It was only two short weeks ago that Golden Tate and the Lions dealt Minnesota its third consecutive loss with a 22-16 overtime victory, and given the dramatic flare of the matchup, both teams carry the benefit of a fresh sense of what they will be up against. This does not make the offensive matchup any easier for Zenner’s Lions, however.

Xavier Rhodes and the Vikings are coming off a 30-24 victory at home against the Arizona Cardinals and appear to have found some semblance of the mojo that had forsaken them for well over a month’s time. More importantly, as it relates to Detroit’s offense, Minnesota’s defense showed signs of its early-season form and enters Thursday’s game primed to reclaim its role as the league’s premier defensive unit.

“Not only are they talented, they are smart too,” Zenner said of the Vikings defense. “They know their scheme and their assignments. You don’t catch them making mistakes very often.

“They are very disciplined and extremely well-coached.”

Despite matching up against Football Outsiders‘ sixth-best defense and a unit that is holding opponents to a second-best 17.6 points per game as well as a third-best 306.9 yards per game, Zenner and Co. remain confident.

The Lions are certainly aware of what is at stake and know how much a win would increase their chances of reaching the postseason, but, as a team, Detroit remains focused on taking everything just one week at time.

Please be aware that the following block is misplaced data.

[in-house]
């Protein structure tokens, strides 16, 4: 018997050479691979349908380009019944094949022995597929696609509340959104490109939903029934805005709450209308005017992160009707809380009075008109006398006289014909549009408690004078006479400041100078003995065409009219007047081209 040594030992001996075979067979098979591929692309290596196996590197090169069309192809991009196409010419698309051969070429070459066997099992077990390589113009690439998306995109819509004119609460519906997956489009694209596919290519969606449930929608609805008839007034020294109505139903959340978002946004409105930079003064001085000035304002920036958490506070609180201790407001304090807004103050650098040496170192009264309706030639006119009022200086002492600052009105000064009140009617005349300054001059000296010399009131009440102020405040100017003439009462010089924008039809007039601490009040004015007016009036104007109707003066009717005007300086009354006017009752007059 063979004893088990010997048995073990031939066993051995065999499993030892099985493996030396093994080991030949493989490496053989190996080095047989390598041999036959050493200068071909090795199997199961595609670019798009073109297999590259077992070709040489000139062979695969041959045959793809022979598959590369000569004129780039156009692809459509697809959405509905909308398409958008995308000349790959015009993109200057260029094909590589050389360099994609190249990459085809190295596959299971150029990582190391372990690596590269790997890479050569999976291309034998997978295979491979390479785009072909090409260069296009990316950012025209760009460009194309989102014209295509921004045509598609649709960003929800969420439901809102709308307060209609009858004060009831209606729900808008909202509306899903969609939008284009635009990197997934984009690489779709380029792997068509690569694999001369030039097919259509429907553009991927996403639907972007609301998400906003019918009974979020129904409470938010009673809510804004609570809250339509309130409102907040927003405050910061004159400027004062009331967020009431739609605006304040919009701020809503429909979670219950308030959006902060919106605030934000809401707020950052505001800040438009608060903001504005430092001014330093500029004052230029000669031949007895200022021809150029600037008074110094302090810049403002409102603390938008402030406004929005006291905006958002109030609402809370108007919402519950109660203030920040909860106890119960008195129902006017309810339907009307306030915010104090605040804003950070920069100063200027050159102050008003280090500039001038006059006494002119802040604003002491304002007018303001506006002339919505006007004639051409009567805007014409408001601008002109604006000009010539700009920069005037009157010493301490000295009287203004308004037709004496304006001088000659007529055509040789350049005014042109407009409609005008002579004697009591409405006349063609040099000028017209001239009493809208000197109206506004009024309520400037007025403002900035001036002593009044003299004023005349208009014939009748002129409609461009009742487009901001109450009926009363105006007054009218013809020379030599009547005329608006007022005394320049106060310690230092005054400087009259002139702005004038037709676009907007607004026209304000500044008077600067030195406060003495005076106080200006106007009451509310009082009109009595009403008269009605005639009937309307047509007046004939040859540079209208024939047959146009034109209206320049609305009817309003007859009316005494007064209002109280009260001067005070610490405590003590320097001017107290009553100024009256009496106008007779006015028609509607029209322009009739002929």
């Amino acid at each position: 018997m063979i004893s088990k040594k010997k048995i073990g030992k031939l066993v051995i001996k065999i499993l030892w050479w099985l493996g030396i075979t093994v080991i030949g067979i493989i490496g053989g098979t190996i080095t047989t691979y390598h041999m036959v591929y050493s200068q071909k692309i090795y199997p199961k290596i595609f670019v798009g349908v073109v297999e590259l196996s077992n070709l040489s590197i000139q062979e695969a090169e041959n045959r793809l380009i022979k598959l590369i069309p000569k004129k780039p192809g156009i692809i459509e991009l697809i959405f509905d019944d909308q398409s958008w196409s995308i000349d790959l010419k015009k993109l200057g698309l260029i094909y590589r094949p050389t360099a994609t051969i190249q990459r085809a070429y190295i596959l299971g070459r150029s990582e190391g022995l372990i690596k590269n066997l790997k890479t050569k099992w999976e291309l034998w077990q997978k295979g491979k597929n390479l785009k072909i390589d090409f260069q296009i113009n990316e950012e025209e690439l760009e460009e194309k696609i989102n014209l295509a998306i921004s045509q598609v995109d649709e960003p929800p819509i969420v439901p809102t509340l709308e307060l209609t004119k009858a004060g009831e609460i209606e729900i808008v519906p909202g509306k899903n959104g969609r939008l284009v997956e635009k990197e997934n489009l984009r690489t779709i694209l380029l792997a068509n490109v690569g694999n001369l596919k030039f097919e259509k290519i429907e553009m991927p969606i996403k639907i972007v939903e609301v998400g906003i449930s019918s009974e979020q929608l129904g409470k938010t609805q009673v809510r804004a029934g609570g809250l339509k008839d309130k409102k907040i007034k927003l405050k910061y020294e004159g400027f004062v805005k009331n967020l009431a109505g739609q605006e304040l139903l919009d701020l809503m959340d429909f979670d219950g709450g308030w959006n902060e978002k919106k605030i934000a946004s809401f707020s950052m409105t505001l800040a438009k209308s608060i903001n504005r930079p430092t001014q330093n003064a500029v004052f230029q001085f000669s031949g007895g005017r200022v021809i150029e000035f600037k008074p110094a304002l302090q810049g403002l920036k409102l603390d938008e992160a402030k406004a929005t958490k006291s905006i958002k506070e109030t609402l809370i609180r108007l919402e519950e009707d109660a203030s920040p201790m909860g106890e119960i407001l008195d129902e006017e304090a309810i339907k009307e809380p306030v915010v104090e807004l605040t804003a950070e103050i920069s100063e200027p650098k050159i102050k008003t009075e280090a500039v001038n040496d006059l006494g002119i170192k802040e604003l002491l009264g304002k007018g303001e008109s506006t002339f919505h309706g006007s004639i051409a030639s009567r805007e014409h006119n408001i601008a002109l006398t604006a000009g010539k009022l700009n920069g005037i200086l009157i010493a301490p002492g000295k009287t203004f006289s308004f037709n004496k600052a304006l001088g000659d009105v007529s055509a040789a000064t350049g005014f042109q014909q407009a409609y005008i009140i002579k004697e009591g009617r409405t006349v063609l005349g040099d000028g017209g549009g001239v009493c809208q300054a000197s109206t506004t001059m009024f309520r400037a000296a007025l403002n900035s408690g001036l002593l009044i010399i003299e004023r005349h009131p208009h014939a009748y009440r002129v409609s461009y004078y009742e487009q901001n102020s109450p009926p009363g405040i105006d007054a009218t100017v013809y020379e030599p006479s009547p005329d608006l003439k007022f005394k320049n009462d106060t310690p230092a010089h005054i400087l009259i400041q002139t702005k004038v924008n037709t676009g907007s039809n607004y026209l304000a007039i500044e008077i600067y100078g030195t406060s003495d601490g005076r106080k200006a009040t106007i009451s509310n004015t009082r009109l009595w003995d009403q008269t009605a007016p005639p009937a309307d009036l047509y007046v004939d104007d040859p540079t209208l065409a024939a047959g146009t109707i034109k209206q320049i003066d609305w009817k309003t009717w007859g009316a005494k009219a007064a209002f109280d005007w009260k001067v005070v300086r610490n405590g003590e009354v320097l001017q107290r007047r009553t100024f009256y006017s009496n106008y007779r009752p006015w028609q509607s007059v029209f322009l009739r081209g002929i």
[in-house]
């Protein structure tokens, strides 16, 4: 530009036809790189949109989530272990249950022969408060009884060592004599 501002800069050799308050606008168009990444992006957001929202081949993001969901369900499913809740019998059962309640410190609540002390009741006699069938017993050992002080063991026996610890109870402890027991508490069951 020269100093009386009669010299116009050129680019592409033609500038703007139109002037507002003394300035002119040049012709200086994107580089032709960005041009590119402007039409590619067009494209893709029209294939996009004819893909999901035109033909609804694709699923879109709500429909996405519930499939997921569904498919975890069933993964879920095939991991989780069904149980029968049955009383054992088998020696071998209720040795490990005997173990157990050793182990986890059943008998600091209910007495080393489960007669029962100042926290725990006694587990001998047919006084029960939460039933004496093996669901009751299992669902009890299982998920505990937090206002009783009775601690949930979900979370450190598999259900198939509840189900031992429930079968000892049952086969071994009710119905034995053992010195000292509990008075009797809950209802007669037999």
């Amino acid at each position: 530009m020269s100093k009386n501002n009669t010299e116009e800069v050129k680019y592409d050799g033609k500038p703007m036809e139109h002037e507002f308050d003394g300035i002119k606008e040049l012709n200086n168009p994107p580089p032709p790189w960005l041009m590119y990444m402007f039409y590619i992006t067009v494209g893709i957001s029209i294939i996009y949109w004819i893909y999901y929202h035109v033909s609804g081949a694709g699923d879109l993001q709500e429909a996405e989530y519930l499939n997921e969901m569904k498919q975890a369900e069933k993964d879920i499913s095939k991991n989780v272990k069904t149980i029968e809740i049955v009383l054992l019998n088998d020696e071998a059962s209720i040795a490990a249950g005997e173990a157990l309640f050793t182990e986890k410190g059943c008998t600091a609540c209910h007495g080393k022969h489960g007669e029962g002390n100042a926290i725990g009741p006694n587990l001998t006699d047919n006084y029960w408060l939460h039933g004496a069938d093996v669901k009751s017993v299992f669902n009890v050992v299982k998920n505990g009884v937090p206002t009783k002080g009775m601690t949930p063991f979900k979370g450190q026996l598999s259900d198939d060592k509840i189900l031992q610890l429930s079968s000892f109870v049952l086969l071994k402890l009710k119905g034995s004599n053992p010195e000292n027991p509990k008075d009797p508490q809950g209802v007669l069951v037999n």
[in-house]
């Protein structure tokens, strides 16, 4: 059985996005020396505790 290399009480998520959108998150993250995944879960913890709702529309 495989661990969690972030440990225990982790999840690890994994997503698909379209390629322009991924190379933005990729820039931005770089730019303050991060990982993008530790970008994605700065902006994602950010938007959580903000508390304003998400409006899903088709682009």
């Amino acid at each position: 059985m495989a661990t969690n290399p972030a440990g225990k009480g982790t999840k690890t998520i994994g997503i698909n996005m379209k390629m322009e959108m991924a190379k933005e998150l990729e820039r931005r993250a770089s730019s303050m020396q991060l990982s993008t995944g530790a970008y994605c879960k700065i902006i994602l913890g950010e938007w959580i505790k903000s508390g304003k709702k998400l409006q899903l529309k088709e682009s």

“[Winning this game] would mean a lot,” Zenner said. “Any game against a divisional opponent when you can distance yourself what essentially would be two games is definitely huge. It’s especially big because the Vikings are a very good team this year.

“But, we’re keeping our eyes on each week and not looking too far ahead.”

A division winner will not officially be determined by the outcome of this Holiday special, but one of the Vikings or Zenner’s Lions will take a firm step toward an NFC North championship on Thursday afternoon.

Whether this particular matchup ultimately proves to be the defining moment in the NFC North division race remains to be seen, but there is absolutely no denying the game’s magnitude and the personal significance a win would have for the Lions running back who was raised to cheer on the purple and gold.

Caldwell’s Confidence

Detroit (6-4) enters Thursday’s matchup with Minnesota (6-4) as the NFC North leader by way of tiebreaker, but things haven’t always been well and dandy in the motor city. Following a 1-3 start, the job security of Lions coach Jim Caldwell was very much in doubt. As far as Zenner is concerned, however, Detroit’s head coach has always been the perfect man to lead the Lions to their first division championship in team history.

“In my opinion, he is a great leader of men,” he said. “As far as his job being on the line, I know for a fact that he enjoys that. He loves a challenge; that’s just the kind of guy he is. He understands the nature of the business, every spot is earned, and he thrives on that.

“He always will remind us to stay the course, regardless of what is being said, keep working hard, keep preparing hard and not to worry.”